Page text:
My Mom’s Immigrant Story Is Not Mine, but I Learn from It

by Mela Seyoum
Also Featured on KCBS

My Mom’s Immigrant Story Is Not Mine, but I Learn from It

by Mela Seyoum
Also Featured on KCBS
04.21.19
04.21.19

I’m a first generation Eritrean immigrant. My parents survived a revolution in their youth. It’s often difficult to figure out how my life experience compares to theirs.

When my parents were teenagers, they fled a war in Eritrea. I was born in California, and have had a peaceful upbringing.

My mom often tells me stories about her childhood in relation to mine. When she was 16, she was crossing a desert to save her life. When I was 16, I was worried about my next midterms and when I could hang out with my friends.

It’s sometimes hard to ask my parents for what I want. More time with friends, more freedom. Because my desires feel inadequate compared to theirs when they were teens.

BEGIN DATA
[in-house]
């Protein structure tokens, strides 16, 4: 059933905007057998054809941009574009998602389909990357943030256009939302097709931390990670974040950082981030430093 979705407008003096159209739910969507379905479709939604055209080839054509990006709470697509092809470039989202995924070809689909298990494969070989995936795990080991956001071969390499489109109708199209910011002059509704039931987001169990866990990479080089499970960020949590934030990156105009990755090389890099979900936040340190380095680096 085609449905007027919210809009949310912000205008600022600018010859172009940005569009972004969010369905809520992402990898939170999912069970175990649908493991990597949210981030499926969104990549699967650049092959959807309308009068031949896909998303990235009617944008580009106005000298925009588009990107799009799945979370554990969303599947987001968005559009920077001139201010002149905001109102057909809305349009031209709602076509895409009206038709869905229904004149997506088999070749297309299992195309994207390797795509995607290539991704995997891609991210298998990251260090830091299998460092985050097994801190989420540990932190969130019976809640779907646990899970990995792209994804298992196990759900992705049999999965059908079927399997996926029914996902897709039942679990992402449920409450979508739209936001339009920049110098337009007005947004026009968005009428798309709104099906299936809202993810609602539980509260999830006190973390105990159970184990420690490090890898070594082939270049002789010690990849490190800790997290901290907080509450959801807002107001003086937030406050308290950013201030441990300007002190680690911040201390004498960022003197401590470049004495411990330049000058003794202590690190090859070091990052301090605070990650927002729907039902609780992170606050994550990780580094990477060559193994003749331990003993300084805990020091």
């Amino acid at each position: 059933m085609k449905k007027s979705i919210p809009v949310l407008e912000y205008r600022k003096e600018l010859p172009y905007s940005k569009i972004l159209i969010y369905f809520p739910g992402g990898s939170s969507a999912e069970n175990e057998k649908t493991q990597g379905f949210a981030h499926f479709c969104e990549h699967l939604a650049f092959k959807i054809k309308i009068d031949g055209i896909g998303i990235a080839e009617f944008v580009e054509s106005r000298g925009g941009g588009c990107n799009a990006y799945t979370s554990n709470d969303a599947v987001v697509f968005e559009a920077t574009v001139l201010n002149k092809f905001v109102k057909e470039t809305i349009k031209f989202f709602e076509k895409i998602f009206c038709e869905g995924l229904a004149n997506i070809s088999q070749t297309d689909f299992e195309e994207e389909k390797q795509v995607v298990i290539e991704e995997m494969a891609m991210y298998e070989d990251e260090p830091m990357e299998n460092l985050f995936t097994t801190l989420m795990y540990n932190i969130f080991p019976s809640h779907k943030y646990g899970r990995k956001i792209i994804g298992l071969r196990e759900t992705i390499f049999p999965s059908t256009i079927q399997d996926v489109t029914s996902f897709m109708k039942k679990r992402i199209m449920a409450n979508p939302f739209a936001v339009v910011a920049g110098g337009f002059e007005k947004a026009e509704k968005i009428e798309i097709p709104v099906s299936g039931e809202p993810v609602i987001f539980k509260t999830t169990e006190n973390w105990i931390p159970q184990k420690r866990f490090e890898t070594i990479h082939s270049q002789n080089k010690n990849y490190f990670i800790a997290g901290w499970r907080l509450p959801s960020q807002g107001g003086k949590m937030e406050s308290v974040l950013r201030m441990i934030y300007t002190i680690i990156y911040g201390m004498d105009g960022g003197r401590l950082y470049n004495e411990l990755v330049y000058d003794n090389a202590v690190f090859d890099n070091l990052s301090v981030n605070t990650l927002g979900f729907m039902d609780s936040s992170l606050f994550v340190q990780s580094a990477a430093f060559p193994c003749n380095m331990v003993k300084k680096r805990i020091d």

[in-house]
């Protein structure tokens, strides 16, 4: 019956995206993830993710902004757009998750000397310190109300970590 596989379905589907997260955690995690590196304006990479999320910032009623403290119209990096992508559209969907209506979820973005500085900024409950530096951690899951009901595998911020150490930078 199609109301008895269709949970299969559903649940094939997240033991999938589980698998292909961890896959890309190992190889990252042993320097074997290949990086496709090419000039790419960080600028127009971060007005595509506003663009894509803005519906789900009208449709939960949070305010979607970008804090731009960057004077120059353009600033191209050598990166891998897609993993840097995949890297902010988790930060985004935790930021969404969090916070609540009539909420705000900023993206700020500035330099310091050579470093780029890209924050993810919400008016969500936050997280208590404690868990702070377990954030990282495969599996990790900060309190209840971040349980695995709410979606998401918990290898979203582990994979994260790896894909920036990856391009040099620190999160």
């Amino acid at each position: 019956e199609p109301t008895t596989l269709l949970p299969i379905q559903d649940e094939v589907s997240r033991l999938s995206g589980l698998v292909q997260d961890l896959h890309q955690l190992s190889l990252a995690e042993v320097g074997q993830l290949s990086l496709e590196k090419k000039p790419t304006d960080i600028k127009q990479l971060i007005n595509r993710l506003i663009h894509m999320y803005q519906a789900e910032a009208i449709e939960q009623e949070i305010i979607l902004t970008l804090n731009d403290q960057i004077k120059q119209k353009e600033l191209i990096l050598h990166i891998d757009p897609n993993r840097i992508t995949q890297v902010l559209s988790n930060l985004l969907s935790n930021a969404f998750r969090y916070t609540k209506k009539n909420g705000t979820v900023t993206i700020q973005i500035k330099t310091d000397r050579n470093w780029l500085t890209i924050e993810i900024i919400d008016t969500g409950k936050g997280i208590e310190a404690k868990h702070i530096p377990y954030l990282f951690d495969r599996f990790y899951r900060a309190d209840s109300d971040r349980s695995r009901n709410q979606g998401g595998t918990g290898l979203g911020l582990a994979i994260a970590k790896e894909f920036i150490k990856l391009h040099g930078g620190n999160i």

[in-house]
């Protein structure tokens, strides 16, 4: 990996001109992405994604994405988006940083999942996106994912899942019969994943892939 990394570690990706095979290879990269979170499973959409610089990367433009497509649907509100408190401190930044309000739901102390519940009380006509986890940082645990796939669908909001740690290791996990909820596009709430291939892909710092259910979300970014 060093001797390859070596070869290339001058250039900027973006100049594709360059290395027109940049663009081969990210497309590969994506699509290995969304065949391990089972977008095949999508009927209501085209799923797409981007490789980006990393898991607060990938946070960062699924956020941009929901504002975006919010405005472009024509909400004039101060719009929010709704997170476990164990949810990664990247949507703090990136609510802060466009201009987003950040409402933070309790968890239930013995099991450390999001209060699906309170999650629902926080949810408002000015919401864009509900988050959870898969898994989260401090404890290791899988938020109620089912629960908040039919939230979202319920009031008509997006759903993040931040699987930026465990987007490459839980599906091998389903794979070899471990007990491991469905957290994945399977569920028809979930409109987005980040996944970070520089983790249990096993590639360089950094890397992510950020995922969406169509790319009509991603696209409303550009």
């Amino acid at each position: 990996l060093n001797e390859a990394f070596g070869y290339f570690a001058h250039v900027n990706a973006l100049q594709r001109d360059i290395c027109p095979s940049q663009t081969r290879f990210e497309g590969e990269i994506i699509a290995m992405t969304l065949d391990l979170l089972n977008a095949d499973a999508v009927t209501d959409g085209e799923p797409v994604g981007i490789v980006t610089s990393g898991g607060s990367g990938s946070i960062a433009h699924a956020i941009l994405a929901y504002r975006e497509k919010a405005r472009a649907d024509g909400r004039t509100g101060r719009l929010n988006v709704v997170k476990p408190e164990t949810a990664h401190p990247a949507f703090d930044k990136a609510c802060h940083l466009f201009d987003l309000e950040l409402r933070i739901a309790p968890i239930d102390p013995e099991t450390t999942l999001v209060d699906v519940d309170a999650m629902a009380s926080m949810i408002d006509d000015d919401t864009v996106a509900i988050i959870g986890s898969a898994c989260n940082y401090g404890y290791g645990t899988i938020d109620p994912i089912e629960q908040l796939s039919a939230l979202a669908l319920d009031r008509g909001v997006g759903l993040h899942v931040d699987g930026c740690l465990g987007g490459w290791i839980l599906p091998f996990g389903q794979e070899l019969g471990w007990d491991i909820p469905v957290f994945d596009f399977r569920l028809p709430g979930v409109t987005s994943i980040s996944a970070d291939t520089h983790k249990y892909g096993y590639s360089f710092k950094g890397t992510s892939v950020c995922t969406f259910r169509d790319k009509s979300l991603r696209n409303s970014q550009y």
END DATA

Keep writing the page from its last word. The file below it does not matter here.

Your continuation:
As each year passes, I learn more about my mom’s life. I realize that her experiences are unique and important, but so are mine, even though I didn’t go through the same struggles. That’s when I started looking at our stories side by side, rather than comparing them against each other.

By shifting my perspective, I’ve learned to honor my mom’s brave — almost unimaginable — journey. She gave me this life I have now.

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